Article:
Tragic Hero of in Sophocles' Antigone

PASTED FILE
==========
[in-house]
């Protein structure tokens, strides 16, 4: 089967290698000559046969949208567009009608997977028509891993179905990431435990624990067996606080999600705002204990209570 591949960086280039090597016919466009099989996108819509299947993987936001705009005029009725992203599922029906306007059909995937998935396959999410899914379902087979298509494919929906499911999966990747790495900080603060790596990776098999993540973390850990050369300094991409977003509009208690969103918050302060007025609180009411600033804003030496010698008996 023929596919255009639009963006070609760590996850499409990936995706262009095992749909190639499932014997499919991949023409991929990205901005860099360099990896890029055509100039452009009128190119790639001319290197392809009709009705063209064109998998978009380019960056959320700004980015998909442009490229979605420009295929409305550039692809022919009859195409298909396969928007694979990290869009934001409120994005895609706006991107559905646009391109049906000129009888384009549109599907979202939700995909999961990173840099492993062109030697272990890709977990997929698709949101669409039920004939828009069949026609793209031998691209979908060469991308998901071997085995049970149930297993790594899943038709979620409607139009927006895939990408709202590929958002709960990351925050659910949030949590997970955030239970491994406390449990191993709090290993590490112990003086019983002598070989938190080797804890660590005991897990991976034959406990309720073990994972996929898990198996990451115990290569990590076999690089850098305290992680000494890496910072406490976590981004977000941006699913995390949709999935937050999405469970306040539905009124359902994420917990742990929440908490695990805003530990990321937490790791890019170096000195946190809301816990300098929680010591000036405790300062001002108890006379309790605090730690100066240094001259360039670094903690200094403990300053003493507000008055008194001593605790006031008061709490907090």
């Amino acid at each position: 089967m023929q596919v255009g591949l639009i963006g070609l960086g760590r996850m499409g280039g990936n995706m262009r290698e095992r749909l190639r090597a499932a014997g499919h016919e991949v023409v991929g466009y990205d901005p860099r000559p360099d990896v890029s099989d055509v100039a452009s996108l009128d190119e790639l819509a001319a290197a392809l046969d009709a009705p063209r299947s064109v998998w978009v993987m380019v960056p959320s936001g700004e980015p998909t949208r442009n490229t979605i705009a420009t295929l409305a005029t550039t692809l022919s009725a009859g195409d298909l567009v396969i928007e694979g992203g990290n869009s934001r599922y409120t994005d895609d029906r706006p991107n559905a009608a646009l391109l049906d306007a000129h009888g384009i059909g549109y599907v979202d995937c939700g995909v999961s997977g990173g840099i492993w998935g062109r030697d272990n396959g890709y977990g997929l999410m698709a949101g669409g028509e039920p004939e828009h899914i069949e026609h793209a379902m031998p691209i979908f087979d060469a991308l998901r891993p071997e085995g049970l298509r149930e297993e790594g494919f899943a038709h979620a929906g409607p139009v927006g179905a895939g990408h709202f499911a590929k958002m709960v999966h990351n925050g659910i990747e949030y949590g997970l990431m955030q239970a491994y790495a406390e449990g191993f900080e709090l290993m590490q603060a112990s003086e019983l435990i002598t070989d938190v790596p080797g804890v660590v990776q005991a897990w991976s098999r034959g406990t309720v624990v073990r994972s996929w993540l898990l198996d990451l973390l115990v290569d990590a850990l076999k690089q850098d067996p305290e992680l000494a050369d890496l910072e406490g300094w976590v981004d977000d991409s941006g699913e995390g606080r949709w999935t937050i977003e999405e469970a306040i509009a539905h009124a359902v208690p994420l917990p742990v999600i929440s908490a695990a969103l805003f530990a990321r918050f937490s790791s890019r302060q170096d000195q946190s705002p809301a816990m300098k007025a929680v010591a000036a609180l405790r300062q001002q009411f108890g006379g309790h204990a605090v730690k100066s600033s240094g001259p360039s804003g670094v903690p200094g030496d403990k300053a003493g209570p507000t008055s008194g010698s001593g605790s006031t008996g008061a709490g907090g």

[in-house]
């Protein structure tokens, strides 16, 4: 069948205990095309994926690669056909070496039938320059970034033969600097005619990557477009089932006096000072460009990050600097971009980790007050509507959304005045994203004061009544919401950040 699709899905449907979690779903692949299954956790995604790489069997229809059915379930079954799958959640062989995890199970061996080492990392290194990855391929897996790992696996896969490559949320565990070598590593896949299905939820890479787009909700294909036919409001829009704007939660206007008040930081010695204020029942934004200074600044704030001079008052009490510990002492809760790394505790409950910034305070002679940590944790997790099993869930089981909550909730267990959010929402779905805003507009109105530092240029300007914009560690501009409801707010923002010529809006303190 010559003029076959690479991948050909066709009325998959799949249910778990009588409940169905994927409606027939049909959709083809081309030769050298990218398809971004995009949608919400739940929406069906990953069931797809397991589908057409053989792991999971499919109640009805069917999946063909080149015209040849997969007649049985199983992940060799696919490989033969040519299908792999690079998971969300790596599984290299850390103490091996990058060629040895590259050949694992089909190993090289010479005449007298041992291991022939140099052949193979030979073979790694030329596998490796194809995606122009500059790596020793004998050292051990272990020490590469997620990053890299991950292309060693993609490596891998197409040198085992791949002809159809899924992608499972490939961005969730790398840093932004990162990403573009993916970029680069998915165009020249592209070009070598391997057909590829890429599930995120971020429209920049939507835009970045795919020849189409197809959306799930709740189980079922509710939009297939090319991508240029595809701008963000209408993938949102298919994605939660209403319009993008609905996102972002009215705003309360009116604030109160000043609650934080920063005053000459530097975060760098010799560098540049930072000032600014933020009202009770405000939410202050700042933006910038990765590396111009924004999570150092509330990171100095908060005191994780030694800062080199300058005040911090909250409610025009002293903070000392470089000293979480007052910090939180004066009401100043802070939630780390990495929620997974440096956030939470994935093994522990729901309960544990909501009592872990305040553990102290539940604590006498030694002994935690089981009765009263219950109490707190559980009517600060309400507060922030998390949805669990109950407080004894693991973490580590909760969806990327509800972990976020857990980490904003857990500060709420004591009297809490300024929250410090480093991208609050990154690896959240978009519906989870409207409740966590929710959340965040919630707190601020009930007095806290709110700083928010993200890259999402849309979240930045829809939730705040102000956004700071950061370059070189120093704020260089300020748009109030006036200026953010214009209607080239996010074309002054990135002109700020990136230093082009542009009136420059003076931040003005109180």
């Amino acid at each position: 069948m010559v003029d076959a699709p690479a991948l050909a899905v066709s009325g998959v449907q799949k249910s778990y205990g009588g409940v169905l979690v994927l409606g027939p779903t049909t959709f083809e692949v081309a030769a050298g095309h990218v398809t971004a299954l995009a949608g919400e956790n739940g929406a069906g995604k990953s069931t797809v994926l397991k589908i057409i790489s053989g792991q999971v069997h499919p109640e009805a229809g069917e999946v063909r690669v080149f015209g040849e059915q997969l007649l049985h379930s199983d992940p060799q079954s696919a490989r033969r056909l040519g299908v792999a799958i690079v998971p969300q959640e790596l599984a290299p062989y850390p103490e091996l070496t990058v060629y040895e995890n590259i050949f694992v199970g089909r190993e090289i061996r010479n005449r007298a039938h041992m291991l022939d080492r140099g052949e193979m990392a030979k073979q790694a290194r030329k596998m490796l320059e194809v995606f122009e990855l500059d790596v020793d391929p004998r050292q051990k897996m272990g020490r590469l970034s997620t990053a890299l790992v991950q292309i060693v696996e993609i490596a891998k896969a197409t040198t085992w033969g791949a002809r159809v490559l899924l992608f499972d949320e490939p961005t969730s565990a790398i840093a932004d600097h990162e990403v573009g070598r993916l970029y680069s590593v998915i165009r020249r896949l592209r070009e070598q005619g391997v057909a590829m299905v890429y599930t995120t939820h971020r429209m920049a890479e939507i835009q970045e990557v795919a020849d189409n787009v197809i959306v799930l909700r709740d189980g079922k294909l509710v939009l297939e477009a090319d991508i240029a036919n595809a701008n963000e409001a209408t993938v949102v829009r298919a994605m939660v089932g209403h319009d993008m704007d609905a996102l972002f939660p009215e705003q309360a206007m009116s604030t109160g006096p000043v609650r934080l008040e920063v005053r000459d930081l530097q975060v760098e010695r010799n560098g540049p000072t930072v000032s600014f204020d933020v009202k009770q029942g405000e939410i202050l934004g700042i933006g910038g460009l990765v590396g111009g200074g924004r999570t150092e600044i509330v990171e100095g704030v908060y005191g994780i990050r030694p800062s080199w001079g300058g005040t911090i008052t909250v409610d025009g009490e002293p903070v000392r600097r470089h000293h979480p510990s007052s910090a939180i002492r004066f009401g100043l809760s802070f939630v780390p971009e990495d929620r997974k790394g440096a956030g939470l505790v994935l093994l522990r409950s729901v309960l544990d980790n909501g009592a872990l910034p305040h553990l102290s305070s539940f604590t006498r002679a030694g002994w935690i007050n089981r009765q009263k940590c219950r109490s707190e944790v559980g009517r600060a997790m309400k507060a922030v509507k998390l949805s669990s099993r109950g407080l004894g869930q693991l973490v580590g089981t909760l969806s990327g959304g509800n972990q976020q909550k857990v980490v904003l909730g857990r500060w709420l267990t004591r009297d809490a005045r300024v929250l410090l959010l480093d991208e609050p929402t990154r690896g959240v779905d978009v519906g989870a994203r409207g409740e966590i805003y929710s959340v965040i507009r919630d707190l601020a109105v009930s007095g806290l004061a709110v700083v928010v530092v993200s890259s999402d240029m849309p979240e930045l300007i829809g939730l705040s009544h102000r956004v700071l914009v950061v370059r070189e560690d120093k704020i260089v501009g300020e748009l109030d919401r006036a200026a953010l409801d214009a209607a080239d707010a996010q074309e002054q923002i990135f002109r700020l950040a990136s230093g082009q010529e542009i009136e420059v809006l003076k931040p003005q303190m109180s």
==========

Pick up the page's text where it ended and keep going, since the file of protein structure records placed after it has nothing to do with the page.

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Tragic Hero in Antigone The debate over who is the tragic hero in Antigone continues on to this day. The belief that Antigone is the hero is a strong one. There are many critics who believe, however, that Creon, the Ruler of Thebes, is the true protagonist. I have made my own judgments also, based on what I have researched of this work by Sophocles. Antigone is widely thought of as the tragic hero of the play bearing her name. She would seem to fit the part in light of the fact that she dies for doing what she believes is right. She buries her brother without worrying what might happen to her. She "Takes into consideration death and the reality that may be beyond death" (Hathorn 59). Those who do believe that Antigone was meant to be the true tragic hero argue against others who believe that Creon deserves that honor. They say that the Gods were against Creon, and that he did not truly love his country. "His patriotism is to narrow and negative and his conception of justice is too exclusive... to be dignified by the name of love for the state" (Hathorn 59). These arguments, and many others, make many people believe the Antigone is the rightful protagonist. Other critics argue that Creon is the tragic hero of Antigone. They say that his noble quality is his caring for Antigone and Ismene when thier father was persecuted. Those who stand behind Creon also argue that Antigone never had a true epiphany, a key element in being a tragic hero. Creon, on the other hand, realized his mistake when Teiresias made his prophecy. He is forced to live, knowing that three people are dead because of his ignorance, which is a punishment worse than death. My opinion on this debate is that Antigone is the tragic hero. She tries to help her brother without worrying about what will happen to her. She says, "I intend to give my brother burial. I'll be glad to die in the attempt, -if it's a crime, then it's a crime that God commands" (Sophocles 4). She was also punished for doing what was right. Her epiphany came, hidden from the audience, before she hung herself. Creon's "nobleness" of taking in young Antigone and Ismene is overshadowed by his egotistical nature.
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